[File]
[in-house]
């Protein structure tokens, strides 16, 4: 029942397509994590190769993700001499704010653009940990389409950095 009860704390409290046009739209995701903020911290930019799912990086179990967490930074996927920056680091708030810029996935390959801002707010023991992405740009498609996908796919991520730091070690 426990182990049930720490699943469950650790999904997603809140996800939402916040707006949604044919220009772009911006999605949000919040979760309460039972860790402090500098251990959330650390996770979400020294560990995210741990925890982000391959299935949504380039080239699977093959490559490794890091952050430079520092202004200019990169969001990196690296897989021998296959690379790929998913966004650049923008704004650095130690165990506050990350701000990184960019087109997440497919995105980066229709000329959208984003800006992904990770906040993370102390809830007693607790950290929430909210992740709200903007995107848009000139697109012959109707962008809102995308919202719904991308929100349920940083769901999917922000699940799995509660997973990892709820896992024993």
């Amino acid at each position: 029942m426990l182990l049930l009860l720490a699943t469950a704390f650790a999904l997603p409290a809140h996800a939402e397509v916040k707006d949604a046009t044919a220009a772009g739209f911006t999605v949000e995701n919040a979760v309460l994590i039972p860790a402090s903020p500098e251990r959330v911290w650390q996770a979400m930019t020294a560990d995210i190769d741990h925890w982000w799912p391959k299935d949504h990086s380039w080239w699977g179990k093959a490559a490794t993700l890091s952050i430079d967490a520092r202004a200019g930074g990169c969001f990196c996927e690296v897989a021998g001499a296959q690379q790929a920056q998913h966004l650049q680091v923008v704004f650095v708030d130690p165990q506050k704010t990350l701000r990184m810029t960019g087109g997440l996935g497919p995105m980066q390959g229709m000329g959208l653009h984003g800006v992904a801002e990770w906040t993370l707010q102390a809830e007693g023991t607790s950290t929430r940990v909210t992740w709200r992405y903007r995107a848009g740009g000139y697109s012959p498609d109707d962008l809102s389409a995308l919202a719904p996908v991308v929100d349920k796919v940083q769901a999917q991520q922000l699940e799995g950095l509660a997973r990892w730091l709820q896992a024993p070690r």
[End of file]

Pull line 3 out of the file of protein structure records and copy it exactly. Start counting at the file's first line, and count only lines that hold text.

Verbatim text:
């Amino acid at each position: 029942m426990l182990l049930l009860l720490a699943t469950a704390f650790a999904l997603p409290a809140h996800a939402e397509v916040k707006d949604a046009t044919a220009a772009g739209f911006t999605v949000e995701n919040a979760v309460l994590i039972p860790a402090s903020p500098e251990r959330v911290w650390q996770a979400m930019t020294a560990d995210i190769d741990h925890w982000w799912p391959k299935d949504h990086s380039w080239w699977g179990k093959a490559a490794t993700l890091s952050i430079d967490a520092r202004a200019g930074g990169c969001f990196c996927e690296v897989a021998g001499a296959q690379q790929a920056q998913h966004l650049q680091v923008v704004f650095v708030d130690p165990q506050k704010t990350l701000r990184m810029t960019g087109g997440l996935g497919p995105m980066q390959g229709m000329g959208l653009h984003g800006v992904a801002e990770w906040t993370l707010q102390a809830e007693g023991t607790s950290t929430r940990v909210t992740w709200r992405y903007r995107a848009g740009g000139y697109s012959p498609d109707d962008l809102s389409a995308l919202a719904p996908v991308v929100d349920k796919v940083q769901a999917q991520q922000l699940e799995g950095l509660a997973r990892w730091l709820q896992a024993p070690r």